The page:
weep weep. PRINCE

‘What a loss…’


‘absolutely crushed’

And, like a pack of cards, we folded into social media with devastating words of mourning. The purple man had been confirmed: No Longer.

I was part of that pack of cards.   Honestly, it felt weird to think that (our) Prince had left our lives.

But, by the time I woke up the next morning – despite Absolute Radio emotively blaring out Sign O’ the Times – I was a little concerned at my sense of loss. Yes, I saw him in concert, yes I obsessed  over his every word, tune and high-heeled boot… but because I didn’t actually know him. At all.

What I have now worked out is that feeling of loss is called nostalgia. And I was heavily indulging in that nostalgic mood. Diamonds and Pearls isn’t just a song. There are properly personal images (in my very own image bank) which go with that sound track. For example, those ridiculous teenage parties where we were all growing up and becoming us. Larking when we should have been sleeping. Making those unsuitably brilliant friends. Being young.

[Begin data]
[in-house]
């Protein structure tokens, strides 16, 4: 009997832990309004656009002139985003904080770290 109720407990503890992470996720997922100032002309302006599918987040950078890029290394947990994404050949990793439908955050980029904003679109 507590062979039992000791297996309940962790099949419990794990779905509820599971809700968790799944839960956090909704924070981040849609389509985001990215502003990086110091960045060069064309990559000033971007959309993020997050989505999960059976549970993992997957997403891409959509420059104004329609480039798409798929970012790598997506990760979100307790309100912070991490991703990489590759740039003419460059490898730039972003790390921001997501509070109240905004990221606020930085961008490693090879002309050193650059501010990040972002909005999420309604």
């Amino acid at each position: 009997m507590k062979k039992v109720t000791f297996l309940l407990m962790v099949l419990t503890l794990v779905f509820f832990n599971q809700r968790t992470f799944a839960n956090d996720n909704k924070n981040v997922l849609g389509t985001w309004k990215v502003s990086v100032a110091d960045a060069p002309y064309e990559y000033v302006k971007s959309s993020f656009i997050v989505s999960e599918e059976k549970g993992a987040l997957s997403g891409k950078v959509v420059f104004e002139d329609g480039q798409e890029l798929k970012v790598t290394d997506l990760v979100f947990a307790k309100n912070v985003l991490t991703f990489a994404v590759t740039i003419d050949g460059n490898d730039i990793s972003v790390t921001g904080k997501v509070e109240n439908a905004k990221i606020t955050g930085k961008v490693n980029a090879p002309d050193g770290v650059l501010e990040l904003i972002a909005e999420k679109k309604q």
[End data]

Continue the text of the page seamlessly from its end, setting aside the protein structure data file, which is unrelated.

And the point is that Prince’s passing is reminding us all (that is, if you too feel this way, ) of what we are now no longer. His tunes were such a huge part of our lives back then that the only way we can mourn him is to mourn our past. He had symbolised for us hope, emotion, escapism, friendships and probably so much more.

Some say that a sudden death announcement can remind you of your own mortality. But that’s not the point here. It’s about a universal human connection via music to a moment in time. You see, that time has passed but that doesn’t mean we don’t still want to be that girl/boy dancing around their best friend’s living room singing your heart out… at 4am. And that’s what we’re really saying goodbye to.

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